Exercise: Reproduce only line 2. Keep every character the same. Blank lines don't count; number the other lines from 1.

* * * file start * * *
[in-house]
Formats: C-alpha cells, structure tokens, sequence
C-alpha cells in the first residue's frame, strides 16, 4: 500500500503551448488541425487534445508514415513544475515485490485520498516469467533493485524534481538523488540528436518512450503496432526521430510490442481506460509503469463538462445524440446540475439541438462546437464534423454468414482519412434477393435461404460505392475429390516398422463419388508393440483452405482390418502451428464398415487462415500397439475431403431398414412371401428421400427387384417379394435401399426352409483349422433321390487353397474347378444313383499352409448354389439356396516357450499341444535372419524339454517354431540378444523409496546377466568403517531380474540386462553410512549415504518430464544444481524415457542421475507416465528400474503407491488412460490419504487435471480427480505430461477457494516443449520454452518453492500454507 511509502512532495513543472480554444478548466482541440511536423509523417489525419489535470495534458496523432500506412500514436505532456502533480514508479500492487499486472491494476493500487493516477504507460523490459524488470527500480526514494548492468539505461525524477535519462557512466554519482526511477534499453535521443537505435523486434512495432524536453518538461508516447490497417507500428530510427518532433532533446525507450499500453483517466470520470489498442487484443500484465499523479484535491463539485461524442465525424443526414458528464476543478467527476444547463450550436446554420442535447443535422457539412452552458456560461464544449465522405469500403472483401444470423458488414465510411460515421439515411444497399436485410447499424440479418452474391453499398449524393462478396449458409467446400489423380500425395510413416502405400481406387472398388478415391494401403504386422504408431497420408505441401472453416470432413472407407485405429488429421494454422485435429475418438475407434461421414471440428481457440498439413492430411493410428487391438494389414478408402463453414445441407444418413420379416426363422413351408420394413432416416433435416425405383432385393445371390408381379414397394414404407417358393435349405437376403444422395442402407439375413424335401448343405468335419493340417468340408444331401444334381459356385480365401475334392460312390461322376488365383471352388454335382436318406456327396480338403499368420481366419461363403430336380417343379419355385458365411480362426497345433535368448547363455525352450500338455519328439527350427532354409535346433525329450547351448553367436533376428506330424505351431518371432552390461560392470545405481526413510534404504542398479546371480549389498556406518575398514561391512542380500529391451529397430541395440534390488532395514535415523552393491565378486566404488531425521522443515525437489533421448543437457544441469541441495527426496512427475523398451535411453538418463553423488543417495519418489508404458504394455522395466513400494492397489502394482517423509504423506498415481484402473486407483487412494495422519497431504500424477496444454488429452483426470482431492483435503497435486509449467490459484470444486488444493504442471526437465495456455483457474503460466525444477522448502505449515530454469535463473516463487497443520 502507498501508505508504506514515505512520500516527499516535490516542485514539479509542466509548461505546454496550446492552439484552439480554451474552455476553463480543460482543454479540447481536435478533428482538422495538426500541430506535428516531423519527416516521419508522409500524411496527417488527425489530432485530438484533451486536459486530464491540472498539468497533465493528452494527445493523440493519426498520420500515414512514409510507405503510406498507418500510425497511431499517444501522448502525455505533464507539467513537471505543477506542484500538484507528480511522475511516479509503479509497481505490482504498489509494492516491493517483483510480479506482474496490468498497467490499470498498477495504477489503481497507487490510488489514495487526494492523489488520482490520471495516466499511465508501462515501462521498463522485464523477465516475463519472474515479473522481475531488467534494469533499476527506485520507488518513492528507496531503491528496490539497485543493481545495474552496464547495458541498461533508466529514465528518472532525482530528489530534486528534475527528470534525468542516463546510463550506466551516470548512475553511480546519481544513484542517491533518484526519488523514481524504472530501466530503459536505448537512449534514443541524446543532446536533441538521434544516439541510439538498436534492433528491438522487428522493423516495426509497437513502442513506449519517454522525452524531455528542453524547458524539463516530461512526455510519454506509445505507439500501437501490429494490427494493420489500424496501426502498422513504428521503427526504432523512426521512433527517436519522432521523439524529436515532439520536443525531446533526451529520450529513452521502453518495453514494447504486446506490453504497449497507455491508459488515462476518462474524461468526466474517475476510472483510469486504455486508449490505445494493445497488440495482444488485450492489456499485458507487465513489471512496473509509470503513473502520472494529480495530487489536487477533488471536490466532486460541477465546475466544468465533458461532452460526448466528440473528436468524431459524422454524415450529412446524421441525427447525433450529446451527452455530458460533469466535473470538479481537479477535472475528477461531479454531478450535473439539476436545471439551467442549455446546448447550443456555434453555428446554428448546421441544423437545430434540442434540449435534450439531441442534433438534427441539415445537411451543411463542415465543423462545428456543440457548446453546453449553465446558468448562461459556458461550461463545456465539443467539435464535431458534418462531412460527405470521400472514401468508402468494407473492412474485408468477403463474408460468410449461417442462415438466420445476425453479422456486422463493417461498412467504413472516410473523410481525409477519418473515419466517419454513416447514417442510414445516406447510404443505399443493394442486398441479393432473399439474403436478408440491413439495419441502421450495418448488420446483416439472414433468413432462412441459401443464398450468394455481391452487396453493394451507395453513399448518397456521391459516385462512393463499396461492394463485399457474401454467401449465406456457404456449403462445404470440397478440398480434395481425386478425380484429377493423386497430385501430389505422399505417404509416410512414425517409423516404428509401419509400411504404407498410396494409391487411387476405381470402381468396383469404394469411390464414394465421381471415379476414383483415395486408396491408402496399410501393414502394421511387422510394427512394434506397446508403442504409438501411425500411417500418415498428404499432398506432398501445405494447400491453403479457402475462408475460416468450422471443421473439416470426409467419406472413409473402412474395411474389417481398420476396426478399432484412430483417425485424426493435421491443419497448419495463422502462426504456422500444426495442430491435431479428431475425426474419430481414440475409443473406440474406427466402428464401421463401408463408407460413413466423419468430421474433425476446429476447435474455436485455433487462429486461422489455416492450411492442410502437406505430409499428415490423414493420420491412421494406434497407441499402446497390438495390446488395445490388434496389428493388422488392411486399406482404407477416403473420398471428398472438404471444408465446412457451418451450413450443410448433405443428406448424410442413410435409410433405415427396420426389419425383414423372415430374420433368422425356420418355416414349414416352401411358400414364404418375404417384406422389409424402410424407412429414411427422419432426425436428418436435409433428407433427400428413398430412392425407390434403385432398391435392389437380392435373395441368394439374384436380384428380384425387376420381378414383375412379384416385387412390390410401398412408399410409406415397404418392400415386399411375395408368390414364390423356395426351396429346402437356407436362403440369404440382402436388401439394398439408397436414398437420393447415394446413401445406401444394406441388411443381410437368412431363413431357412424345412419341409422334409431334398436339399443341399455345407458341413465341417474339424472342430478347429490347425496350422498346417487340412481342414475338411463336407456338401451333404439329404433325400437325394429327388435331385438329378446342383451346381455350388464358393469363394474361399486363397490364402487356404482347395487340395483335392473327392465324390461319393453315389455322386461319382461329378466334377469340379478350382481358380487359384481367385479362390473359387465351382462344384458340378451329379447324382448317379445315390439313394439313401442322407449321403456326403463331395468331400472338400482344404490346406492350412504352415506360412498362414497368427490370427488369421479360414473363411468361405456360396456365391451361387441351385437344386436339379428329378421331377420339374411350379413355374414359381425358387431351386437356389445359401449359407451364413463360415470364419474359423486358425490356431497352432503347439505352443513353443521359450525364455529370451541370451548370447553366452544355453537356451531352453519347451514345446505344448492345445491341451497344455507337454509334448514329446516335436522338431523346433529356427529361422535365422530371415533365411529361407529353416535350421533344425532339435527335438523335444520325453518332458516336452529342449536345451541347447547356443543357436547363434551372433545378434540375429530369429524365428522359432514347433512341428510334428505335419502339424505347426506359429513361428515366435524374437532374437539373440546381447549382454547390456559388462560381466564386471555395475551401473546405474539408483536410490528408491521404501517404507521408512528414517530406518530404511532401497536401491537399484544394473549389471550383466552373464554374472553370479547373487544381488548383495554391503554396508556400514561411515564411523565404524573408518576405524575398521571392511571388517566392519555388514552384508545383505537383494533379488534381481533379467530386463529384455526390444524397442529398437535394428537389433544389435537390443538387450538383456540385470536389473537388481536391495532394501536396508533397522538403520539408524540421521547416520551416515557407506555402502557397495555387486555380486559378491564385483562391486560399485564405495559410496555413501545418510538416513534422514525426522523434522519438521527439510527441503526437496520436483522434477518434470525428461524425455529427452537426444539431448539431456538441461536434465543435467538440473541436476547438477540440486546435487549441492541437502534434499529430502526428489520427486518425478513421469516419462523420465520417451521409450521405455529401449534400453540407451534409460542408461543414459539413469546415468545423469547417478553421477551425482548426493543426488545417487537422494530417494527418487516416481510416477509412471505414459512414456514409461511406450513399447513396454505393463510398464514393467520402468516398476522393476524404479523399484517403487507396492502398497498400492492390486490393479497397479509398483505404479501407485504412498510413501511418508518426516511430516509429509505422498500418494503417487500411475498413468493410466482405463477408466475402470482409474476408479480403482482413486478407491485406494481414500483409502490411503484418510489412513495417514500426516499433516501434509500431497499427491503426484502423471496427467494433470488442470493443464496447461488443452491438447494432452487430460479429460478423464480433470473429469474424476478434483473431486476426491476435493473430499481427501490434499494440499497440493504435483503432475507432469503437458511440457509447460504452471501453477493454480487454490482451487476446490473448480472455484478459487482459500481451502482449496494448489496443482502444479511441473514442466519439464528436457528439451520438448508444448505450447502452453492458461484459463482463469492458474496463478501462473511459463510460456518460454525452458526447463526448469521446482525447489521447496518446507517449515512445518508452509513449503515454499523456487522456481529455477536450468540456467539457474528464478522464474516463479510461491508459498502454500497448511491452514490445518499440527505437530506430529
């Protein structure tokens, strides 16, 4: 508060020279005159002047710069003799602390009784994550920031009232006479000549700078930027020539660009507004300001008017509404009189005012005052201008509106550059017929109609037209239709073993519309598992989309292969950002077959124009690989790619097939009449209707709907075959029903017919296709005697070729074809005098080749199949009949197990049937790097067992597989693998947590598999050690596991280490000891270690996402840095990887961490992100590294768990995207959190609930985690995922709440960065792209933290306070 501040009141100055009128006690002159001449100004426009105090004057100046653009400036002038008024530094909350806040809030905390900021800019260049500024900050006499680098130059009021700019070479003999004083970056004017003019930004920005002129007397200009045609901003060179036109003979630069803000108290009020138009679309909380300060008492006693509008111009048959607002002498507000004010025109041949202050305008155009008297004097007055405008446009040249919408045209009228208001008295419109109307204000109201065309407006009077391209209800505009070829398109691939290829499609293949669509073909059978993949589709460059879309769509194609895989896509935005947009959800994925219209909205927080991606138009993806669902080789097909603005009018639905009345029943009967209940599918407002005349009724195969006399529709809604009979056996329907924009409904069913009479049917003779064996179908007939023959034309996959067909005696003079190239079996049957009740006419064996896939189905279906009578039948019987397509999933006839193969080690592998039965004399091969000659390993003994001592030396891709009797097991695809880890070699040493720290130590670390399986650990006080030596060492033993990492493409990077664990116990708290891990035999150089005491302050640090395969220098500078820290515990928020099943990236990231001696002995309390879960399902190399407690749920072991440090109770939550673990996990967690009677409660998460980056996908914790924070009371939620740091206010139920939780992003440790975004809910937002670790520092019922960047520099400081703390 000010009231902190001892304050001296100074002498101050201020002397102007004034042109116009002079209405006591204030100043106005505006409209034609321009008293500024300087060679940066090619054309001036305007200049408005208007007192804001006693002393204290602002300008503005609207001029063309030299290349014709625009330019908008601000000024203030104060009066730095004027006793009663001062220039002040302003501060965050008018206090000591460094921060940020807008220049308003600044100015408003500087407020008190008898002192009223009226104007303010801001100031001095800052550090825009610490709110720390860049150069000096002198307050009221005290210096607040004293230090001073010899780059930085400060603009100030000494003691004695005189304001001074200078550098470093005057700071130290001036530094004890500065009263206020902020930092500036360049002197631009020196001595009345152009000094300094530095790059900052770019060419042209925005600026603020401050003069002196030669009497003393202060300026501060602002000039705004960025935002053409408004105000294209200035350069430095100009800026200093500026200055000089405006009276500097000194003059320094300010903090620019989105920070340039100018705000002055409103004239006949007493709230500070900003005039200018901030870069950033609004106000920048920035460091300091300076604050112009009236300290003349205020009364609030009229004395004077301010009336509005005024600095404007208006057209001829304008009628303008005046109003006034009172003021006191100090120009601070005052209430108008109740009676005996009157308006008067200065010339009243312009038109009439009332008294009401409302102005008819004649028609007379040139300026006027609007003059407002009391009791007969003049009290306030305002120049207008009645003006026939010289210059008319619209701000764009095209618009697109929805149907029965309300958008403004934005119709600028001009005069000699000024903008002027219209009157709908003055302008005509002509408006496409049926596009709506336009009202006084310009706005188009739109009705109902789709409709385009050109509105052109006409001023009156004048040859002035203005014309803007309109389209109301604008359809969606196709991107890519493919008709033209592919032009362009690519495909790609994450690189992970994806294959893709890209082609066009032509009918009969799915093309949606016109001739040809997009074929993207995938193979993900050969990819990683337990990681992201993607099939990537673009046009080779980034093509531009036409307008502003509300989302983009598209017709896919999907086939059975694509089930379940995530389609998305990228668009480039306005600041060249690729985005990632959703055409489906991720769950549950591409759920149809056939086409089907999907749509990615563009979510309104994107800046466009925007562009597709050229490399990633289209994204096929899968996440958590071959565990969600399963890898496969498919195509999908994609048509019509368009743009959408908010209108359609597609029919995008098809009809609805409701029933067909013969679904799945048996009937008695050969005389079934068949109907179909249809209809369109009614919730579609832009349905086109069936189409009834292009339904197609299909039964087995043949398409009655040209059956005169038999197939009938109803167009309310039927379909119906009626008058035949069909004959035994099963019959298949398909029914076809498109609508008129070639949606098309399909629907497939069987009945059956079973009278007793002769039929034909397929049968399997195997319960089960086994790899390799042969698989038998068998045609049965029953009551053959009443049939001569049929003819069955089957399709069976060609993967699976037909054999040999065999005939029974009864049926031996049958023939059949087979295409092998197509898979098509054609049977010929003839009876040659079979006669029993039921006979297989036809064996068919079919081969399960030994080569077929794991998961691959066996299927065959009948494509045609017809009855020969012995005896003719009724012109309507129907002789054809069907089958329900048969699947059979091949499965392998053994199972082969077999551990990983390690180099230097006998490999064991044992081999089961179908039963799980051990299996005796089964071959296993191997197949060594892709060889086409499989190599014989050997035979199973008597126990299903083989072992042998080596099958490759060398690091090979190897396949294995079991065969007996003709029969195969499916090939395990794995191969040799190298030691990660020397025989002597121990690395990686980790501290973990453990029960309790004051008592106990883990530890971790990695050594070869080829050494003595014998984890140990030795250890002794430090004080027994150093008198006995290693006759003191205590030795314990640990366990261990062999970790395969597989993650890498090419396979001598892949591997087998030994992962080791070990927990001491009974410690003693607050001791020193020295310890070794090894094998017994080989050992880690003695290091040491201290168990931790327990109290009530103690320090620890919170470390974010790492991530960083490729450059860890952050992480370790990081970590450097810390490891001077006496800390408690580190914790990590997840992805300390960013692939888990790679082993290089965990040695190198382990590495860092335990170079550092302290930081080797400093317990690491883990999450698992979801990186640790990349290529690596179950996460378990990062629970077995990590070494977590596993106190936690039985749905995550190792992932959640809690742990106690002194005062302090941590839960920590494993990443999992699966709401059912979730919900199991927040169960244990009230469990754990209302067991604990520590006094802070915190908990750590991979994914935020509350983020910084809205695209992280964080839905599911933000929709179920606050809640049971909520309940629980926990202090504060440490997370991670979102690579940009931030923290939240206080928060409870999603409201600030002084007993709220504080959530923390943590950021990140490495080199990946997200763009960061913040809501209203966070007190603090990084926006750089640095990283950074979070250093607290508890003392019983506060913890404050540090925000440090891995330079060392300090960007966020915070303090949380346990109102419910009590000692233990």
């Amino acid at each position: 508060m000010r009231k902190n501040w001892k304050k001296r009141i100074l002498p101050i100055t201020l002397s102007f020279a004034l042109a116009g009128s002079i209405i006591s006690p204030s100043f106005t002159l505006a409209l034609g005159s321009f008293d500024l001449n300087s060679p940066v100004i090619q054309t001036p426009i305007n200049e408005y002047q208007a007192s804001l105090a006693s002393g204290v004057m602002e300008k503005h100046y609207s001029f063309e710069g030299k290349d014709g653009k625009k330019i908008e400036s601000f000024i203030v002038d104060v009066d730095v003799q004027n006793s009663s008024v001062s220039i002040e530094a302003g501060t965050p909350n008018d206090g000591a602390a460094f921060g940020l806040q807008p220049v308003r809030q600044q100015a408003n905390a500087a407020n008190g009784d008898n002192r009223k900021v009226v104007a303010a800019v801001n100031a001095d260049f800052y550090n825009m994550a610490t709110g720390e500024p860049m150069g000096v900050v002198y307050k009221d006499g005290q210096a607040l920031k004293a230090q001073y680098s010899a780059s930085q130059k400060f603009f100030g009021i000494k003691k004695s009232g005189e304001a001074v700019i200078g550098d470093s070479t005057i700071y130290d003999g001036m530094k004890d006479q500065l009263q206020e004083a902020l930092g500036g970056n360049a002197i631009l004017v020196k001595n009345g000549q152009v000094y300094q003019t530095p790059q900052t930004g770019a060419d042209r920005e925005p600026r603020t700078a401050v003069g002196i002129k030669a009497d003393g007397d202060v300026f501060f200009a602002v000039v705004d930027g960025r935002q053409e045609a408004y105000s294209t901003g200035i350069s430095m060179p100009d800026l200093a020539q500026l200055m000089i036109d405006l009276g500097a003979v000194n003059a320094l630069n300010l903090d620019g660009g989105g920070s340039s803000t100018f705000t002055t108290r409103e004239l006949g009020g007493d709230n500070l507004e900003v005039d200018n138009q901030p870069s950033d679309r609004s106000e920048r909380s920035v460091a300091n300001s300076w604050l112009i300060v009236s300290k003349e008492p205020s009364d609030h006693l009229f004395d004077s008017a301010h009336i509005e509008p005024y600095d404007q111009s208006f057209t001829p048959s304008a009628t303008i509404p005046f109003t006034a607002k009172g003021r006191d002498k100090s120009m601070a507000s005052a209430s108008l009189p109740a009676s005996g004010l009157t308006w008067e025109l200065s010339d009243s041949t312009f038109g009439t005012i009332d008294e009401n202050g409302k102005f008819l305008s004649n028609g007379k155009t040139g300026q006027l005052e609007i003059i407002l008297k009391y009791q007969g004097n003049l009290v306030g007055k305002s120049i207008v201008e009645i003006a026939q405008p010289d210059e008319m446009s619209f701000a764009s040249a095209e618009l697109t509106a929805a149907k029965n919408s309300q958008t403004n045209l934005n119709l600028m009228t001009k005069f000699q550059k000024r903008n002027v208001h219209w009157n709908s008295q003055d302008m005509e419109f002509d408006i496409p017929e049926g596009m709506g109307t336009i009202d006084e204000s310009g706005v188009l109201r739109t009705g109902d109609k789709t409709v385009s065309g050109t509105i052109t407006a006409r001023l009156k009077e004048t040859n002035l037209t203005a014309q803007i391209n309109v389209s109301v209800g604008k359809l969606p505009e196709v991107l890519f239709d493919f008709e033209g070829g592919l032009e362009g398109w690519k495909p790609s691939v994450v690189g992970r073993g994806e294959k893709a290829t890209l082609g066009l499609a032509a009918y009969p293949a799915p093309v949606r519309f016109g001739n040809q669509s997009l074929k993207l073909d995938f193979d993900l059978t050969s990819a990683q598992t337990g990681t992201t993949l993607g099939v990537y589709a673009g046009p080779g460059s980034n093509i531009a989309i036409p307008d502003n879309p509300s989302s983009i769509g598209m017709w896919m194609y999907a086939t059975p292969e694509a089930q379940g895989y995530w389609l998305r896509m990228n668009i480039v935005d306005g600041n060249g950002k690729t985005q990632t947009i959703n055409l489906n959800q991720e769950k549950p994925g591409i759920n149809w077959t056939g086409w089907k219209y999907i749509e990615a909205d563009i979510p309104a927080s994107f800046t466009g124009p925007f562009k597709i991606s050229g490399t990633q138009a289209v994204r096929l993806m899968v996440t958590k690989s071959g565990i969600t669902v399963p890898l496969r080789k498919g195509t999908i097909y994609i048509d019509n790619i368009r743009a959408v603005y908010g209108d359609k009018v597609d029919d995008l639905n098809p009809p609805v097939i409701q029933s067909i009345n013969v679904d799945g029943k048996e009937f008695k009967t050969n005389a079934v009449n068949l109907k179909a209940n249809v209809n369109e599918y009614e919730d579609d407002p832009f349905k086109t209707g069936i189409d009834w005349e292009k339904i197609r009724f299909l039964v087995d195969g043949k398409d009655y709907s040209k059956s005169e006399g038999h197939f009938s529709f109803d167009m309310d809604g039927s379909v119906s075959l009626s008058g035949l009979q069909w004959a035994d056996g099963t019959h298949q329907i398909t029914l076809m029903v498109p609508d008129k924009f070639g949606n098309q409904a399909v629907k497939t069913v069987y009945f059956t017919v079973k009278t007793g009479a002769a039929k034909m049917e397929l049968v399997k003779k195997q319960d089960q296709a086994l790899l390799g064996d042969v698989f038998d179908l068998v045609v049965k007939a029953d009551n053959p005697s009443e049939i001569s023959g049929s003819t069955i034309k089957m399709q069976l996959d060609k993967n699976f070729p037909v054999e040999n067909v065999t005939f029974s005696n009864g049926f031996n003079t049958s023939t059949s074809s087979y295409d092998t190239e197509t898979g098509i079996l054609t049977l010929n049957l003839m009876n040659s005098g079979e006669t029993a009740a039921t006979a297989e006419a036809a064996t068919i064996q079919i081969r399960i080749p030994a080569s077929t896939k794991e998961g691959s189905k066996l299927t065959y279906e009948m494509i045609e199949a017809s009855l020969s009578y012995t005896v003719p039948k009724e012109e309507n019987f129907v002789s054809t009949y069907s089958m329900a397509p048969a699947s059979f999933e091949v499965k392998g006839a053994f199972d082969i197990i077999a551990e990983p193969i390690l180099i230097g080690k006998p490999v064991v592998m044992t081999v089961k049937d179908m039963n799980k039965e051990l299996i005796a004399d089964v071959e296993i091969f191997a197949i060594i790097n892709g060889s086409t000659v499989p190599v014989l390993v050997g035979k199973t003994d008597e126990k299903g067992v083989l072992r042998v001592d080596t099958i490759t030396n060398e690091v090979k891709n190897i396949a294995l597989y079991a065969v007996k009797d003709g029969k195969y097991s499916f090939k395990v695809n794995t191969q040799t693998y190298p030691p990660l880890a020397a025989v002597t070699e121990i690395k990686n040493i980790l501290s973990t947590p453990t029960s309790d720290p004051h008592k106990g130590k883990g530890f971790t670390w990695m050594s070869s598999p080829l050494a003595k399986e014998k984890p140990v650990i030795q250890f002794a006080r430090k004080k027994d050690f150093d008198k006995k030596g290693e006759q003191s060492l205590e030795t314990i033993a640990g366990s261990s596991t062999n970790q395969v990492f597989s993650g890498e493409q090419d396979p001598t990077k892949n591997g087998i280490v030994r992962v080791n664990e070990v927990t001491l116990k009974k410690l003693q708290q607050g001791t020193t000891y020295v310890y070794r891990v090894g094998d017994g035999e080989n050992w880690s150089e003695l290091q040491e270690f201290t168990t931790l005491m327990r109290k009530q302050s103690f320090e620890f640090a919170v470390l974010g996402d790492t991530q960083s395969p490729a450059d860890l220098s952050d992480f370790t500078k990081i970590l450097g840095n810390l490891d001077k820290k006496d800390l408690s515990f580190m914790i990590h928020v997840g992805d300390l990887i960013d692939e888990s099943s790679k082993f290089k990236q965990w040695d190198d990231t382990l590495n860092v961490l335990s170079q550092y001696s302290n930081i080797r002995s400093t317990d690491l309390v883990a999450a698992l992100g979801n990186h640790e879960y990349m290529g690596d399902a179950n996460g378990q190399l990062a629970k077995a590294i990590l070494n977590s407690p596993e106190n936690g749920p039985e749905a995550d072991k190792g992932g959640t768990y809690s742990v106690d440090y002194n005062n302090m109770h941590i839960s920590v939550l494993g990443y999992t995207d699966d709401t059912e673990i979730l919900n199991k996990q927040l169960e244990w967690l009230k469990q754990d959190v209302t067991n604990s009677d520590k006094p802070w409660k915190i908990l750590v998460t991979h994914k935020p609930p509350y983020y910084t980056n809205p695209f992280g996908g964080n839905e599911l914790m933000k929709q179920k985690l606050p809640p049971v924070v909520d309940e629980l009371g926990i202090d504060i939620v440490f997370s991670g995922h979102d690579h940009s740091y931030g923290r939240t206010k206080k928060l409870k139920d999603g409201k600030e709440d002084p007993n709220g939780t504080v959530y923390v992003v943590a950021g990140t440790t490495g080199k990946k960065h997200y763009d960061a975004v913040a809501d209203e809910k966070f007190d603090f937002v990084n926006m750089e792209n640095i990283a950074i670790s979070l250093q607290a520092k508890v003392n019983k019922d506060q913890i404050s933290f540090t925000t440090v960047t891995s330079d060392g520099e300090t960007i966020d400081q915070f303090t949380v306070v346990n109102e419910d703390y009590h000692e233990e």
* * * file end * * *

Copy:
Formats: C-alpha cells, structure tokens, sequence